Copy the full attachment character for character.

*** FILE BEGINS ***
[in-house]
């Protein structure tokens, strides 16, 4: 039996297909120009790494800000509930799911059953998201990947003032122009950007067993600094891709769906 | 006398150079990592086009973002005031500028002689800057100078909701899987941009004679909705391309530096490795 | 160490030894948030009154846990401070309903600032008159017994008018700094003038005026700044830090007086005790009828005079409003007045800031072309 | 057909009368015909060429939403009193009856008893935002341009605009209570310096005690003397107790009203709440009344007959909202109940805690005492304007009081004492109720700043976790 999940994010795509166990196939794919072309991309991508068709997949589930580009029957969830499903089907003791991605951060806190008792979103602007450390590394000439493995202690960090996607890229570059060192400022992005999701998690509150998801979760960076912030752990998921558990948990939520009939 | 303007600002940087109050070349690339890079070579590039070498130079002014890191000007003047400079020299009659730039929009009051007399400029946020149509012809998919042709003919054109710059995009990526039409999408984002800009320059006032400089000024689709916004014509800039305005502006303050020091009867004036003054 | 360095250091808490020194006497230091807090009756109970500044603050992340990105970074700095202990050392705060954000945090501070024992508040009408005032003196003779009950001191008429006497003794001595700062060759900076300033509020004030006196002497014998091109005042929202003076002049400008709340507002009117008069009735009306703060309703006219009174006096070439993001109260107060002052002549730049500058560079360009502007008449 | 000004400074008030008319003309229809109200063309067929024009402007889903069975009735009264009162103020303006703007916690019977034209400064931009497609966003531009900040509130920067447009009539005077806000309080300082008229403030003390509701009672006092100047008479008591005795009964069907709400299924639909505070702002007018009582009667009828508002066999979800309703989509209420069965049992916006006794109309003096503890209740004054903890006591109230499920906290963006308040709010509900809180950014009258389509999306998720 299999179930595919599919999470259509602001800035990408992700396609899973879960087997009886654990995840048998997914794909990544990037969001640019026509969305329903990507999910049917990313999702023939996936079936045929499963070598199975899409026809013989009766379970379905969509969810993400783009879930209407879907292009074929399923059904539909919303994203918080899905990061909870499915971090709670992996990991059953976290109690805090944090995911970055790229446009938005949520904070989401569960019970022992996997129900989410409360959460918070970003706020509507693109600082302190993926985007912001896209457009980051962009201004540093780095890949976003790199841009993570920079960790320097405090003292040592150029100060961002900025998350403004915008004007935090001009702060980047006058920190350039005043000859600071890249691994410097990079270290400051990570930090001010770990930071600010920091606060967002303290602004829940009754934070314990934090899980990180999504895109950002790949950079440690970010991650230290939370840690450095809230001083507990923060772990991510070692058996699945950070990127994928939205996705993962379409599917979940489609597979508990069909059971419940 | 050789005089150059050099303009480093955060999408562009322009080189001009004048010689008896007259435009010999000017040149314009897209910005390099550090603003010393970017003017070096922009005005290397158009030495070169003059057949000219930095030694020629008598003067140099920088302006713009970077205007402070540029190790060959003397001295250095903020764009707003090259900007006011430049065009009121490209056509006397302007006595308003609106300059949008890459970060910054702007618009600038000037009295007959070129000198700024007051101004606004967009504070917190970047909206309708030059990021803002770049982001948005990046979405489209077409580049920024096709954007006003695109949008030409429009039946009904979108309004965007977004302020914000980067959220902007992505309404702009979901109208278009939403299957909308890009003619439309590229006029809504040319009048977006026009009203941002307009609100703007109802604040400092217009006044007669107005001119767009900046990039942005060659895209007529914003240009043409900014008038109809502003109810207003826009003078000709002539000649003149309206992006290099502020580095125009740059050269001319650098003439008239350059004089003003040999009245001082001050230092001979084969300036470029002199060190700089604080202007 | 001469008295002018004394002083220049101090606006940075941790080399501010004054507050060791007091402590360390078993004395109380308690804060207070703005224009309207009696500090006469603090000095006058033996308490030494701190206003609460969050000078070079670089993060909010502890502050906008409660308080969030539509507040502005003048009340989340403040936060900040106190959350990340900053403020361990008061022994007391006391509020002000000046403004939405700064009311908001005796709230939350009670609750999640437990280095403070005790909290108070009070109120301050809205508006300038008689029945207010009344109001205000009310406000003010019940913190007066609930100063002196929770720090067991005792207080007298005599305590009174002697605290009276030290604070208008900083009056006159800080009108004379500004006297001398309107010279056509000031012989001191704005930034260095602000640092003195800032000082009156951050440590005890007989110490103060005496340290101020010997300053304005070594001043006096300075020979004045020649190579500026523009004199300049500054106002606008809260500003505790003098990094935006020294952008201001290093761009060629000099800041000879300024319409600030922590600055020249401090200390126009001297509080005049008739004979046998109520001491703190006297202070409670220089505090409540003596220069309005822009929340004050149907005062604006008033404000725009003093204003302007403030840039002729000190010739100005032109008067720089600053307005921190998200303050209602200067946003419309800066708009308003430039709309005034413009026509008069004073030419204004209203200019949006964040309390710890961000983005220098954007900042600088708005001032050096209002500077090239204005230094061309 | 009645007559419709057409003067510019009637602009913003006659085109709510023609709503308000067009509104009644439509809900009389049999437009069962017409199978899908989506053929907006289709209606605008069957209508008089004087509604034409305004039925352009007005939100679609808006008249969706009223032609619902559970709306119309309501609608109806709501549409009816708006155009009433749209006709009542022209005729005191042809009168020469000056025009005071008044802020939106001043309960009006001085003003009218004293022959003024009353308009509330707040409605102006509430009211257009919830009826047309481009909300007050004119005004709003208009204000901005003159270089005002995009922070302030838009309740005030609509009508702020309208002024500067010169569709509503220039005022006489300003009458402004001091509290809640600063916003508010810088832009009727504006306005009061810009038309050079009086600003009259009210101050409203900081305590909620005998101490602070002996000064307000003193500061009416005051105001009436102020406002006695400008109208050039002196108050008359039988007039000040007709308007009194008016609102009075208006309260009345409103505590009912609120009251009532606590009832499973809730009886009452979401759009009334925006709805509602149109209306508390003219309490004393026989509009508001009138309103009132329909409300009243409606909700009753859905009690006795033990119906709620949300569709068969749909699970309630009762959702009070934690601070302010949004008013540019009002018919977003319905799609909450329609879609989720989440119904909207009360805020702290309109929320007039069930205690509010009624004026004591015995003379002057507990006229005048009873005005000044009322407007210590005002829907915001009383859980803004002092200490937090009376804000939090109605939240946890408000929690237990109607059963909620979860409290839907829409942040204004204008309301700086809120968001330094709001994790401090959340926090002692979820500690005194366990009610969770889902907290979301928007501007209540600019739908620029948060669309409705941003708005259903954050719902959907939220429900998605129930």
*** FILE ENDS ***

[in-house]
């Protein structure tokens, strides 16, 4: 039996297909120009790494800000509930799911059953998201990947003032122009950007067993600094891709769906 | 006398150079990592086009973002005031500028002689800057100078909701899987941009004679909705391309530096490795 | 160490030894948030009154846990401070309903600032008159017994008018700094003038005026700044830090007086005790009828005079409003007045800031072309 | 057909009368015909060429939403009193009856008893935002341009605009209570310096005690003397107790009203709440009344007959909202109940805690005492304007009081004492109720700043976790 999940994010795509166990196939794919072309991309991508068709997949589930580009029957969830499903089907003791991605951060806190008792979103602007450390590394000439493995202690960090996607890229570059060192400022992005999701998690509150998801979760960076912030752990998921558990948990939520009939 | 303007600002940087109050070349690339890079070579590039070498130079002014890191000007003047400079020299009659730039929009009051007399400029946020149509012809998919042709003919054109710059995009990526039409999408984002800009320059006032400089000024689709916004014509800039305005502006303050020091009867004036003054 | 360095250091808490020194006497230091807090009756109970500044603050992340990105970074700095202990050392705060954000945090501070024992508040009408005032003196003779009950001191008429006497003794001595700062060759900076300033509020004030006196002497014998091109005042929202003076002049400008709340507002009117008069009735009306703060309703006219009174006096070439993001109260107060002052002549730049500058560079360009502007008449 | 000004400074008030008319003309229809109200063309067929024009402007889903069975009735009264009162103020303006703007916690019977034209400064931009497609966003531009900040509130920067447009009539005077806000309080300082008229403030003390509701009672006092100047008479008591005795009964069907709400299924639909505070702002007018009582009667009828508002066999979800309703989509209420069965049992916006006794109309003096503890209740004054903890006591109230499920906290963006308040709010509900809180950014009258389509999306998720 299999179930595919599919999470259509602001800035990408992700396609899973879960087997009886654990995840048998997914794909990544990037969001640019026509969305329903990507999910049917990313999702023939996936079936045929499963070598199975899409026809013989009766379970379905969509969810993400783009879930209407879907292009074929399923059904539909919303994203918080899905990061909870499915971090709670992996990991059953976290109690805090944090995911970055790229446009938005949520904070989401569960019970022992996997129900989410409360959460918070970003706020509507693109600082302190993926985007912001896209457009980051962009201004540093780095890949976003790199841009993570920079960790320097405090003292040592150029100060961002900025998350403004915008004007935090001009702060980047006058920190350039005043000859600071890249691994410097990079270290400051990570930090001010770990930071600010920091606060967002303290602004829940009754934070314990934090899980990180999504895109950002790949950079440690970010991650230290939370840690450095809230001083507990923060772990991510070692058996699945950070990127994928939205996705993962379409599917979940489609597979508990069909059971419940 | 050789005089150059050099303009480093955060999408562009322009080189001009004048010689008896007259435009010999000017040149314009897209910005390099550090603003010393970017003017070096922009005005290397158009030495070169003059057949000219930095030694020629008598003067140099920088302006713009970077205007402070540029190790060959003397001295250095903020764009707003090259900007006011430049065009009121490209056509006397302007006595308003609106300059949008890459970060910054702007618009600038000037009295007959070129000198700024007051101004606004967009504070917190970047909206309708030059990021803002770049982001948005990046979405489209077409580049920024096709954007006003695109949008030409429009039946009904979108309004965007977004302020914000980067959220902007992505309404702009979901109208278009939403299957909308890009003619439309590229006029809504040319009048977006026009009203941002307009609100703007109802604040400092217009006044007669107005001119767009900046990039942005060659895209007529914003240009043409900014008038109809502003109810207003826009003078000709002539000649003149309206992006290099502020580095125009740059050269001319650098003439008239350059004089003003040999009245001082001050230092001979084969300036470029002199060190700089604080202007 | 001469008295002018004394002083220049101090606006940075941790080399501010004054507050060791007091402590360390078993004395109380308690804060207070703005224009309207009696500090006469603090000095006058033996308490030494701190206003609460969050000078070079670089993060909010502890502050906008409660308080969030539509507040502005003048009340989340403040936060900040106190959350990340900053403020361990008061022994007391006391509020002000000046403004939405700064009311908001005796709230939350009670609750999640437990280095403070005790909290108070009070109120301050809205508006300038008689029945207010009344109001205000009310406000003010019940913190007066609930100063002196929770720090067991005792207080007298005599305590009174002697605290009276030290604070208008900083009056006159800080009108004379500004006297001398309107010279056509000031012989001191704005930034260095602000640092003195800032000082009156951050440590005890007989110490103060005496340290101020010997300053304005070594001043006096300075020979004045020649190579500026523009004199300049500054106002606008809260500003505790003098990094935006020294952008201001290093761009060629000099800041000879300024319409600030922590600055020249401090200390126009001297509080005049008739004979046998109520001491703190006297202070409670220089505090409540003596220069309005822009929340004050149907005062604006008033404000725009003093204003302007403030840039002729000190010739100005032109008067720089600053307005921190998200303050209602200067946003419309800066708009308003430039709309005034413009026509008069004073030419204004209203200019949006964040309390710890961000983005220098954007900042600088708005001032050096209002500077090239204005230094061309 | 009645007559419709057409003067510019009637602009913003006659085109709510023609709503308000067009509104009644439509809900009389049999437009069962017409199978899908989506053929907006289709209606605008069957209508008089004087509604034409305004039925352009007005939100679609808006008249969706009223032609619902559970709306119309309501609608109806709501549409009816708006155009009433749209006709009542022209005729005191042809009168020469000056025009005071008044802020939106001043309960009006001085003003009218004293022959003024009353308009509330707040409605102006509430009211257009919830009826047309481009909300007050004119005004709003208009204000901005003159270089005002995009922070302030838009309740005030609509009508702020309208002024500067010169569709509503220039005022006489300003009458402004001091509290809640600063916003508010810088832009009727504006306005009061810009038309050079009086600003009259009210101050409203900081305590909620005998101490602070002996000064307000003193500061009416005051105001009436102020406002006695400008109208050039002196108050008359039988007039000040007709308007009194008016609102009075208006309260009345409103505590009912609120009251009532606590009832499973809730009886009452979401759009009334925006709805509602149109209306508390003219309490004393026989509009508001009138309103009132329909409300009243409606909700009753859905009690006795033990119906709620949300569709068969749909699970309630009762959702009070934690601070302010949004008013540019009002018919977003319905799609909450329609879609989720989440119904909207009360805020702290309109929320007039069930205690509010009624004026004591015995003379002057507990006229005048009873005005000044009322407007210590005002829907915001009383859980803004002092200490937090009376804000939090109605939240946890408000929690237990109607059963909620979860409290839907829409942040204004204008309301700086809120968001330094709001994790401090959340926090002692979820500690005194366990009610969770889902907290979301928007501007209540600019739908620029948060669309409705941003708005259903954050719902959907939220429900998605129930």